Experienced Disability Insurance Lawyer in Miami, FL
If you have suffered an injury, illness, or other condition that has rendered you disabled, then it’s likely you are entitled to benefits pursuant to your disability insurance policy. In reality, however, most insurers attempt to avoid having to payout disability benefits (even if you are reasonably entitled to such benefits) by rejecting initial claims.
To successfully obtain disability benefits, then, we encourage you to consult with an experienced Miami disability insurance lawyer here at Ver Ploeg & Marino for guidance.
We understand the challenges facing disability claimants, and the steps necessary for securing the benefits to which you’re entitled. When a disability insurer denies your claim, we work tirelessly to challenge the adverse outcome and go through the processes — both internal and litigation-based — to resolve the matter favorably.
Pre-Existing Condition Issues
Perhaps the most common roadblock to securing disability benefits is the limitation on pre-existing conditions. If you had a pre-existing condition linked to the disability at-issue when you signed on for disability insurance coverage, then that will preclude you from the receipt of benefits for the disability at-issue.
Further, if you did not disclose the presence of a pre-existing condition, insurers will look back (from six months to a year, or more) at your medical records prior to the insurance coverage to determine whether you had the pre-existing condition and simply did not report it when signing on to the disability insurance policy.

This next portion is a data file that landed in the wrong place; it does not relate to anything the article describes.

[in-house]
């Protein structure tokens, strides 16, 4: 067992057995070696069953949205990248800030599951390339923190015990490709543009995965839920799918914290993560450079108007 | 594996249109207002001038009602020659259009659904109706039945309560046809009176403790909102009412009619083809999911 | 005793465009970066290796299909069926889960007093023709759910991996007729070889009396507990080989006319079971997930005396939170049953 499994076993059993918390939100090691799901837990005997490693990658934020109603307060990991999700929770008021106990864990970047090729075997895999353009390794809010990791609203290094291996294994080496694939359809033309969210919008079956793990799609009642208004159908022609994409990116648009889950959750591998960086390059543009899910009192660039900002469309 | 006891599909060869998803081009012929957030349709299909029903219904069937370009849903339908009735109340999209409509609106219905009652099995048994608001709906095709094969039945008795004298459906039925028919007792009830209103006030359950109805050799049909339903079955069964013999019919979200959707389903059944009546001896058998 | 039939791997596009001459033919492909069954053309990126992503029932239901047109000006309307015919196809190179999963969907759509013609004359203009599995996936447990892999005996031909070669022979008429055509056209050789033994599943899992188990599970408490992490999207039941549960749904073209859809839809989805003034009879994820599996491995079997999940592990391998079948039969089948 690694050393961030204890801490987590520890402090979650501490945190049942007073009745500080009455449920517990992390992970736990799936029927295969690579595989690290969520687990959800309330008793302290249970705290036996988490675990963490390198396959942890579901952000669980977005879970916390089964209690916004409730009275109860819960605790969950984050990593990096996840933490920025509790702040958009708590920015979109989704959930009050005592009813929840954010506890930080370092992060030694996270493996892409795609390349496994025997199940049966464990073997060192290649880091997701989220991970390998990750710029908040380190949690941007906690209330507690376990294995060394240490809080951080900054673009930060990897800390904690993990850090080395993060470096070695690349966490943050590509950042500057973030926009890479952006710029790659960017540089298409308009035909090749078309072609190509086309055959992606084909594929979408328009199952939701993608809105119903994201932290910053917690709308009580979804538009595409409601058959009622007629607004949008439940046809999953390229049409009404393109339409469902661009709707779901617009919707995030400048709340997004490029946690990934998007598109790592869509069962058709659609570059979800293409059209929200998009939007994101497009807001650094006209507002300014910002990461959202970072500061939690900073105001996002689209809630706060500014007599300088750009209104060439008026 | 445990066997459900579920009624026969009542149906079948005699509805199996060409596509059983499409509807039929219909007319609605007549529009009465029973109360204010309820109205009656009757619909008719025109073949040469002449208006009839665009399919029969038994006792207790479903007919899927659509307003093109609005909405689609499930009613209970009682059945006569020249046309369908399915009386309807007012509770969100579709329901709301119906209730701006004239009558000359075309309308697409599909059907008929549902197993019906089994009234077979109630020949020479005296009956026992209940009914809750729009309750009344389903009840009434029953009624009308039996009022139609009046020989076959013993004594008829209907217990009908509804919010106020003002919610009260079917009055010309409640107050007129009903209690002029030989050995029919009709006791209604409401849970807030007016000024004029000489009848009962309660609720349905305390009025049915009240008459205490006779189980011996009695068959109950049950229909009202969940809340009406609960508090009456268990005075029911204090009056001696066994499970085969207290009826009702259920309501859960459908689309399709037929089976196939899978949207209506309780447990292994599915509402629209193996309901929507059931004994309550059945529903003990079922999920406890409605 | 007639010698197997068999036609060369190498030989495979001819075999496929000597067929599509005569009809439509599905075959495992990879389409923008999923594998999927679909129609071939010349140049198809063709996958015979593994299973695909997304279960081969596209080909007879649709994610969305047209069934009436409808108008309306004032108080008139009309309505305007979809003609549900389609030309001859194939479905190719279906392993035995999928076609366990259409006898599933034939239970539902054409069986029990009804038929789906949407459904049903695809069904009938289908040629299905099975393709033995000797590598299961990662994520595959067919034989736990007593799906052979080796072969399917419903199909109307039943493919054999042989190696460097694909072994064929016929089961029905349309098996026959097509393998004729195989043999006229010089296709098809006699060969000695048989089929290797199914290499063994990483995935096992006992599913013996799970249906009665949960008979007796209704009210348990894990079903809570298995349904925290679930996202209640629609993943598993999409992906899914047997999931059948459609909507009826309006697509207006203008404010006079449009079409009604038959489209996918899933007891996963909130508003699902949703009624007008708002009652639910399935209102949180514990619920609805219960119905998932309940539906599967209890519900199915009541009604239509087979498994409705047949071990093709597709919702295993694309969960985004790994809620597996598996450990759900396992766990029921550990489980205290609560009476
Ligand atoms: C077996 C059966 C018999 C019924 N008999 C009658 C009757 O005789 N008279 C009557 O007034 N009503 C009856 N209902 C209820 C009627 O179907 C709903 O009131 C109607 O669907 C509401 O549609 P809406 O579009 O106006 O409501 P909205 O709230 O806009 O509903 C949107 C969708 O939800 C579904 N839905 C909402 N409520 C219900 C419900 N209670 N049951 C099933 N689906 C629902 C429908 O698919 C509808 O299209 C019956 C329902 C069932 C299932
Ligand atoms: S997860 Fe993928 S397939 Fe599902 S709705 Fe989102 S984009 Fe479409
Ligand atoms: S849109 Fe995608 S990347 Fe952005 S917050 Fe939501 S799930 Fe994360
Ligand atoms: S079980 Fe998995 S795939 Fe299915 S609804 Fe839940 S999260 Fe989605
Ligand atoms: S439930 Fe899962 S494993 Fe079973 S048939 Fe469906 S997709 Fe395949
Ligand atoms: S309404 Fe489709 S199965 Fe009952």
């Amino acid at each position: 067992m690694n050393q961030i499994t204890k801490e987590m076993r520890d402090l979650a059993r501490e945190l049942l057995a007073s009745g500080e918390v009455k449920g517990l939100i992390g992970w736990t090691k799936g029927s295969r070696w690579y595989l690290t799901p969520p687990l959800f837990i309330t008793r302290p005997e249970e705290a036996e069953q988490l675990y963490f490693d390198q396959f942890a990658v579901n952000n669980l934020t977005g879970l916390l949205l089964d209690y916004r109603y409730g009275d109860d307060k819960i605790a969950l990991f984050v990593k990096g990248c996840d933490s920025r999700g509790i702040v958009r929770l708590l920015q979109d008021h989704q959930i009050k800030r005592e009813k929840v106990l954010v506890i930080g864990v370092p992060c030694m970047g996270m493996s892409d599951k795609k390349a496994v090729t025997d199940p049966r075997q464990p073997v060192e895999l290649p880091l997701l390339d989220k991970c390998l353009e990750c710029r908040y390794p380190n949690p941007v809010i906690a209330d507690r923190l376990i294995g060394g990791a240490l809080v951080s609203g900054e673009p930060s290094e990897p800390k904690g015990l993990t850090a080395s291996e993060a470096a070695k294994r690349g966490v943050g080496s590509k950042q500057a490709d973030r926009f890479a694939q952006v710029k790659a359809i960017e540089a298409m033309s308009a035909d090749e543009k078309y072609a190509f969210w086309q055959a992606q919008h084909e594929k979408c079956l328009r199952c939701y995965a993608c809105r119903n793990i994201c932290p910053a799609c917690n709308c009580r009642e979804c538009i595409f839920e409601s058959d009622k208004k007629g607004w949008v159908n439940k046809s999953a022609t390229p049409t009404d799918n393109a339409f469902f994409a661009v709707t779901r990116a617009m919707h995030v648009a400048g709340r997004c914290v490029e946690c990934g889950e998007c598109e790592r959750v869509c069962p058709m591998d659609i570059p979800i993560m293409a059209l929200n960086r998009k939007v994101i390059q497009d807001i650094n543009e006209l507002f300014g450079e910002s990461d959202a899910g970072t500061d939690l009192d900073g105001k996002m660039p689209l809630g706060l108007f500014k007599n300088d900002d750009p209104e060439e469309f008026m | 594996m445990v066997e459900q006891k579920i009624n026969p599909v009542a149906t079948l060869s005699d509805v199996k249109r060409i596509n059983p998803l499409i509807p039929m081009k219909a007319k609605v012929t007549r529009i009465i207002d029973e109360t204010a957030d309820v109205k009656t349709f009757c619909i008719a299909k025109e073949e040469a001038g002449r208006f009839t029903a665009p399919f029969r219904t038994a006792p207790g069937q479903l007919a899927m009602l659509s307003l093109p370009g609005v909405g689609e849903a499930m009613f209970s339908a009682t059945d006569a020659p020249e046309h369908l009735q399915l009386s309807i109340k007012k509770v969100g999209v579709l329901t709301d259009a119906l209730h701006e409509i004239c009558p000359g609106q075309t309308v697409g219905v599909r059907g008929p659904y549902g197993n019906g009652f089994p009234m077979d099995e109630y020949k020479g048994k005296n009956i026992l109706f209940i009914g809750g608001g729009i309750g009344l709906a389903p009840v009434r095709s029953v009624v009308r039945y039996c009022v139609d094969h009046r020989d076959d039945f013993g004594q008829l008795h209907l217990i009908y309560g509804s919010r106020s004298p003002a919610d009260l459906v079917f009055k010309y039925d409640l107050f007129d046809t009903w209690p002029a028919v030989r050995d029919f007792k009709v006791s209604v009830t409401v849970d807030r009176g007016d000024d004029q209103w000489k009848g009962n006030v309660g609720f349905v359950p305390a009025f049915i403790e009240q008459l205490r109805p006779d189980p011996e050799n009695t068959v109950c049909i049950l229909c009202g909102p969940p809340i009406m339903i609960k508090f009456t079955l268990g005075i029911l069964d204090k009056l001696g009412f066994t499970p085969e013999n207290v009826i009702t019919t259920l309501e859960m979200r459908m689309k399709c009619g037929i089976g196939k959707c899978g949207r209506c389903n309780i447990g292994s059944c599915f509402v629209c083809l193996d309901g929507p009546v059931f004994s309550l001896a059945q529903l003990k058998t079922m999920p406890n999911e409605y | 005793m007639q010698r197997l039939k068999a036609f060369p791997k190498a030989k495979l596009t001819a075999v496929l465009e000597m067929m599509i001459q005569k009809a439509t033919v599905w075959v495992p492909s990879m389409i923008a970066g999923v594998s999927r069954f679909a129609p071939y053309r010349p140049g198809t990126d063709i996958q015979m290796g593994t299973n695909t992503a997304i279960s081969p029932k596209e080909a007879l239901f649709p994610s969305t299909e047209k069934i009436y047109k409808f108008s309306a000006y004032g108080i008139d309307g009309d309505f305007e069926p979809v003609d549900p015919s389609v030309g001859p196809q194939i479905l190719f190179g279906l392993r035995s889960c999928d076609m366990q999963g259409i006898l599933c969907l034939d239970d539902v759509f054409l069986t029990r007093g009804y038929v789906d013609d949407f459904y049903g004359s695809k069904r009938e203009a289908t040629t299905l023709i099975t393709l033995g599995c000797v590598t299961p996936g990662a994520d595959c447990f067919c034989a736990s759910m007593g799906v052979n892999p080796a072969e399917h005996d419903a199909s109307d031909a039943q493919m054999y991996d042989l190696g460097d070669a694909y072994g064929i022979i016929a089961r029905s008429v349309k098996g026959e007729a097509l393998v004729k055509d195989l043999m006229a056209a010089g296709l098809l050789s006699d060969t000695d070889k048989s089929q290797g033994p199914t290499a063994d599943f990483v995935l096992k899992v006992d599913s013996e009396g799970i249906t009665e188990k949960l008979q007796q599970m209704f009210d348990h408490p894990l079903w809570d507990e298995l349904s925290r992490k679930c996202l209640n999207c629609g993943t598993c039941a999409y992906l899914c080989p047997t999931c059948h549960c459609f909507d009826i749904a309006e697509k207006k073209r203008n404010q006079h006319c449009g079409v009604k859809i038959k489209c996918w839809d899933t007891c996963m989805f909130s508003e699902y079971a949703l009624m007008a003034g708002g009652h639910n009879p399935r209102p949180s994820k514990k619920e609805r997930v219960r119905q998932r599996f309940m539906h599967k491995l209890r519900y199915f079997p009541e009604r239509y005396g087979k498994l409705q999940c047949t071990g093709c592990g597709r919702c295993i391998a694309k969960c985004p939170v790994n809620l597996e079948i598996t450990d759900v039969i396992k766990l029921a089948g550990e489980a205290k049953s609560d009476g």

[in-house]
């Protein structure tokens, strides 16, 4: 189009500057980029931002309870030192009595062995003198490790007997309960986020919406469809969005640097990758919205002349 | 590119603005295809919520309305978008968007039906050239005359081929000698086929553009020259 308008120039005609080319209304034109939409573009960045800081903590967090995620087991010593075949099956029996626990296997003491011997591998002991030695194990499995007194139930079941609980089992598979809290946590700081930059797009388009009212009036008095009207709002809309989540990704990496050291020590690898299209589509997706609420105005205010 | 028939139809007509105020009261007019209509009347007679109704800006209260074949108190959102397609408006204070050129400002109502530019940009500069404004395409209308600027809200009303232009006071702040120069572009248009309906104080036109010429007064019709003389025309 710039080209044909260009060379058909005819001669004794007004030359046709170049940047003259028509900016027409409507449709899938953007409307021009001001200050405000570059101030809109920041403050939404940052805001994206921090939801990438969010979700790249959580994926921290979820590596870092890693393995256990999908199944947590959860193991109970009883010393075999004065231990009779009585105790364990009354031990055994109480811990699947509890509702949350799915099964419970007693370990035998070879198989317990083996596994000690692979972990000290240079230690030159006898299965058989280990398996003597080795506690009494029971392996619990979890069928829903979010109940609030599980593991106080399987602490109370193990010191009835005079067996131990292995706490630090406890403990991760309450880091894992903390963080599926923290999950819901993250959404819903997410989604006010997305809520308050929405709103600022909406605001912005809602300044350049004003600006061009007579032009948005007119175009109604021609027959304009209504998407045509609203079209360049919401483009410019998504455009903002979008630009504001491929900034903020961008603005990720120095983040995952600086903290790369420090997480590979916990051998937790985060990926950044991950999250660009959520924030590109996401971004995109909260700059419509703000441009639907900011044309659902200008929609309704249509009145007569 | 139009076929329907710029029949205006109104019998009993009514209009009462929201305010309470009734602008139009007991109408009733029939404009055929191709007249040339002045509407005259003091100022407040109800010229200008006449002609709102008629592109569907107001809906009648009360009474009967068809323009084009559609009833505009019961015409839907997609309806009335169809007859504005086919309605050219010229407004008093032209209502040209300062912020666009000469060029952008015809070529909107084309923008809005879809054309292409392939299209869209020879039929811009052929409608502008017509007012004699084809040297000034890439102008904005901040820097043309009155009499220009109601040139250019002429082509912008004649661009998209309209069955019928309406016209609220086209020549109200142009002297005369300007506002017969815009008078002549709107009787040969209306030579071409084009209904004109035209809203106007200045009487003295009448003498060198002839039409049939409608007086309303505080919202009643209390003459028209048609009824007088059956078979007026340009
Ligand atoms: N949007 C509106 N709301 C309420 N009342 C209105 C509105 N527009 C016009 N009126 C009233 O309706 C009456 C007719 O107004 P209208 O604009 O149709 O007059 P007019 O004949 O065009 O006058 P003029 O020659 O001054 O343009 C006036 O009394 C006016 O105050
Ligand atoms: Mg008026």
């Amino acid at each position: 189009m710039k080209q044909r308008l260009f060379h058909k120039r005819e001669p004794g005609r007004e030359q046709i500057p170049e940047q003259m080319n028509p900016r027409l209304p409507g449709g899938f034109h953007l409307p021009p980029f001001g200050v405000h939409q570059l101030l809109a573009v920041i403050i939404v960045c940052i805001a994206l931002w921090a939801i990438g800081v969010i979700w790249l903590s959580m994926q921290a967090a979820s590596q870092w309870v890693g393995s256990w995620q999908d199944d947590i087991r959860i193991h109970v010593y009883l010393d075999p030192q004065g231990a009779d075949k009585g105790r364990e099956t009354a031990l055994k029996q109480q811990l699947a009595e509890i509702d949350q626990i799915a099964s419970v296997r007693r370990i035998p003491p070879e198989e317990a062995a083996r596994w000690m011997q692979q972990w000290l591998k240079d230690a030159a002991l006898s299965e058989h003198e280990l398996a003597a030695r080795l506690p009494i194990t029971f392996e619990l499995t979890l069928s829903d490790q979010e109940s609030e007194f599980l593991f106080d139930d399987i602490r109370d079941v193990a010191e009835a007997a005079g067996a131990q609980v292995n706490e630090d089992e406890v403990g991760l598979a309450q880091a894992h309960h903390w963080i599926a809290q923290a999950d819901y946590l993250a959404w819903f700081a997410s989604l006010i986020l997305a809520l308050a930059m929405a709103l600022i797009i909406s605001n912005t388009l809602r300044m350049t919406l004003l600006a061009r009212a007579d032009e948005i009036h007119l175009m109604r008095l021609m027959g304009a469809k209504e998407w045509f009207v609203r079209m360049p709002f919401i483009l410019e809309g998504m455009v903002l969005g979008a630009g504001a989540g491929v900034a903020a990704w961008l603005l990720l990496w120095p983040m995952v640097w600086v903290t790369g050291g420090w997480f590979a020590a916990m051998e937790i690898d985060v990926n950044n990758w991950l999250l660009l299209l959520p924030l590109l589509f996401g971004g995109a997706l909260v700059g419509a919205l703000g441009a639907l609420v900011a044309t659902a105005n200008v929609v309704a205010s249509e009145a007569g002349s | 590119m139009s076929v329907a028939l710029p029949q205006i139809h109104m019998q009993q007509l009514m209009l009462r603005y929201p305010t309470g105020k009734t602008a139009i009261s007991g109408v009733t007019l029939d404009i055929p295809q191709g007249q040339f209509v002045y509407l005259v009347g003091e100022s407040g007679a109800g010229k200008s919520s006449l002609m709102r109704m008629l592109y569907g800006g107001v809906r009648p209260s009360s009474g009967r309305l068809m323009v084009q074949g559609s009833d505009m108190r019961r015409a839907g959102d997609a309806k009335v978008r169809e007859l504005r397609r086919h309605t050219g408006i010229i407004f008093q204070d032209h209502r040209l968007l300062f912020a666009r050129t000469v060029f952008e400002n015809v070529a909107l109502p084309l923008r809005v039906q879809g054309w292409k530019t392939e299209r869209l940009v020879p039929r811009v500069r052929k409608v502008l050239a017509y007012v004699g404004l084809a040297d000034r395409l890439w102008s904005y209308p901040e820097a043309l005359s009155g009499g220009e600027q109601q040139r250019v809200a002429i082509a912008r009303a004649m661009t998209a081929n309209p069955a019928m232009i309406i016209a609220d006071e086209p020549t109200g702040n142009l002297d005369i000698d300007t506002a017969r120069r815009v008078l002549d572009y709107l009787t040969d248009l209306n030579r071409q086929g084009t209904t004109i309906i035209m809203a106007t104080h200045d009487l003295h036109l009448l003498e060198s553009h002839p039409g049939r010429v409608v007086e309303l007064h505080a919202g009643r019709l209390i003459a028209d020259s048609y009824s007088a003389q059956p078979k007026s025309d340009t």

If they discover that you were diagnosed with the pre-existing condition during that “look back period,” for example, then they are well within their rights to deny your claim for benefits.
In many cases, however, insurers are quick to attach the pre-existing condition tag to any problematic medical status that is distantly linked to your current disability. For example, if you had long-term back pain, and then you later suffer a debilitating back injury in a car accident, the two issues may be completely uncoupled from one another — but the insurer may attempt to draw a connection between them to avoid having to payout benefits for the accident-related back injury.
Determination of “Disability” Status
What constitutes a “disability” varies significantly from policy-to-policy. Generally speaking, however, a disability is an injury, illness, or condition that prevents you from working for a period of time. Some policies allow for benefits if you are still capable of working, but only part-time (or in some other limited capacity). Other, stricter policies require that you prove that you cannot perform any of the primary job duties whatsoever — and even stricter policies require that you prove that you cannot work in any capacity (in order to qualify for disability benefits).